October 2023 5-6

Workshop on Software Engineering for Robotics (SE4Robotics'23)

The workshop will bring together thought leaders from academia and industry, in robotics and software engineering, to identify key problems in software engineering for robotics that we should tackle in the next 5 years, and to coalesce a community around those problems. The workshop will produce a roadmap for the community, as well as generate new connections, collaborations, and synergy amongst diverse researchers interested in this problem domain.

  • 9/29: Room Logistics Confirmed: Meeting at Huntington Room 412 A-B
  • 9/15: Attendees list distributed
  • 8/24: Updated agenda of activities
  • 8/20: Short framing talks speakers confirmed
  • 7/15: Workshop is full

  • Motivation

    The progress in robot development and its impact in the last decade have been astounding. Yet, software engineering techniques and tools have not kept up with this revolution, and in many cases are hindering it. Current techniques are challenged by the diversity of (1) robots, environments, and clients being deployed, (2) inputs they consume and technologies they employ, and (3) engineers’ backgrounds. Handling this diversity requires a dramatic shift in the development of the robot software stack. Looking ahead to robots that are more ubiquitous and autonomous only makes this shift more pressing.


    • Identify the most distinctive current and emerging software engineering practices in the robotics domain that require specialized support
    • Determine the major software engineering pain points in robotics and how those are expected to shift in the future to require transformational software engineering techniques

    Expected Impact

    • Energize the exchange of ideas between the software engineering and robotics communities, bringing together leading researchers from industry and academia
    • Produce a report summarizing the findings and strategic priorities, and share it with both communities to promote this agenda

    Topics of Interest

  • Programming languages that account for uncertainty and variability
  • Abstractions that accommodate the richer notions of system state in robotics
  • Mechanisms that integrate heterogeneous software and hardware
  • Reference architectures that support environmental adaptation
  • Development techniques that reduce and account for the simulation-reality gap
  • Certification and assurance cases for robot software and hardware software/integrations
  • Design & analysis techniques that transcend programmed/learned barriers
  • Processes that support simultaneous evolution of physical & cyber components
  • Assured composition of machine-learned components with conventional components
  • Distribution and deployment at high-scale and at high-speed
  • Curricula for software engineering to roboticists, and robotics to software engineers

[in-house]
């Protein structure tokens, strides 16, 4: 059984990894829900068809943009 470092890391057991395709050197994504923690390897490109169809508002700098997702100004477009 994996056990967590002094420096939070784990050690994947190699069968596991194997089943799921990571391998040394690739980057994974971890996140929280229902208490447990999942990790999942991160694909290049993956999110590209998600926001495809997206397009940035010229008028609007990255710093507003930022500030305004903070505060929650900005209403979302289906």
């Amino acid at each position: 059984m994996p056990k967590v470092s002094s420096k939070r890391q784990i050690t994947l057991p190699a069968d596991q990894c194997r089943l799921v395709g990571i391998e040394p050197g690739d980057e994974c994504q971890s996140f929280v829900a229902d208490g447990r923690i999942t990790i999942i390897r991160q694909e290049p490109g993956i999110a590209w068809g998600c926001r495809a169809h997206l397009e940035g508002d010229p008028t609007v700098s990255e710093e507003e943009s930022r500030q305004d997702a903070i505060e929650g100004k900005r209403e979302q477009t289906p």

• Libraries/frameworks/reusable components in the presence of extreme diversity
  • Maintenance and sustainability of robots with long and continuous deployments

  • Tentative Schedule of Activities

    This is a working workshop that will tap into the diverse experiences and expertise of the participants. We have a few framing talks to help highight the different dimensions of the problem and the solution space, but most of the schedule is allocated to hands-on activities.

    Day 1 - October 5th

    8:45 - 9:00 Welcome
    9:00 - 10:30 Ideation I
    10:30 - 11:00 Break and networking
    11:00 - 12:00 Framing talks I:
  • On writing robot software with ROS 1 and ROS 2: Some Lessons Learned by Morgan Quigley, Chief Architect at Open Robotics
  • Languages and Architectures for Guiding Long-lived Systems by Brian Williams, Professor at MIT
  • 12:00 - 12:30 Prioritizing best ideas
    12:30 - 13:30 Lunch and networking
    13:30 - 14:30 Ideation II
    14:30 - 15:00 Prioritizing best ideas
    15:00 - 15:30 Break and networking
    15:30 - 16:45 Framing talks II:
  • Towards a Design Flow for Verified AI-Based Autonomy by Sanjit Seshia, Professor at UC Berkeley
  • Robot Disintegration: How Common Robot Architectures Work Against Successful Robot Products by Todd Pack, Principal Robotics Engineer at Neo Cybernetica
  • 17:00 - 19:00 Light Reception at the Apparatus Room

    Day 2 - October 6th

    8:45 - 9:00 Recap of Day 1
    9:00 - 10:30 Theme synthesis and report I
    10:30 - 11:00 Break and networking
    11:00 - 12:30 Theme synthesis and report II
    12:30 - 13:30 Lunch and networking
    13:30 - 15:00 Theme refinement and report
    15:00 - 15:30 Closing



    • Claire Le Goues, Associate Professor of Computer Science, Carnegie Mellon University
    • Sebastian Elbaum, Anita Jones Professor of Computer Science, University of Virginia

    Steering Committee

    • Bill Smart, Professor of Mechanical Engineering and Robotics, Oregon State University
    • Brian Gerkey, CEO and Co-Founder, Open Robotics
    • David Wettergreen, Research Professor at the Robotics Institute, Carnegie Mellon University
    • Xiangyu Zhang, Professor of Computer Science, Purdue University

    NSF Liason

    • Sol Greenspan


    Workshop attendees are selected and invited to ensure a diversity of perspectives aligned with the workshop goals. If you are interested in attending, please contact the workshop chairs at clegoues 'at' cs.cmu.edu and selbaum 'at' virginia.edu.

    The workshop will be co-located with IROS at Huntington Place, 1 Washington Boulevard, Detroit, MI 48226. We will be at room 412 A-B.

    Code Of Conduct

    We expect all participants to behave professionally and to help create a safe and welcoming environment for all attendees, volunteers, sponsors, organizers, speakers, and venue staff. The workshop will conform to the standard IEEE Code of Conduct and the ACM harassment policy.


    The workshop was made possible by the National Science Foundation.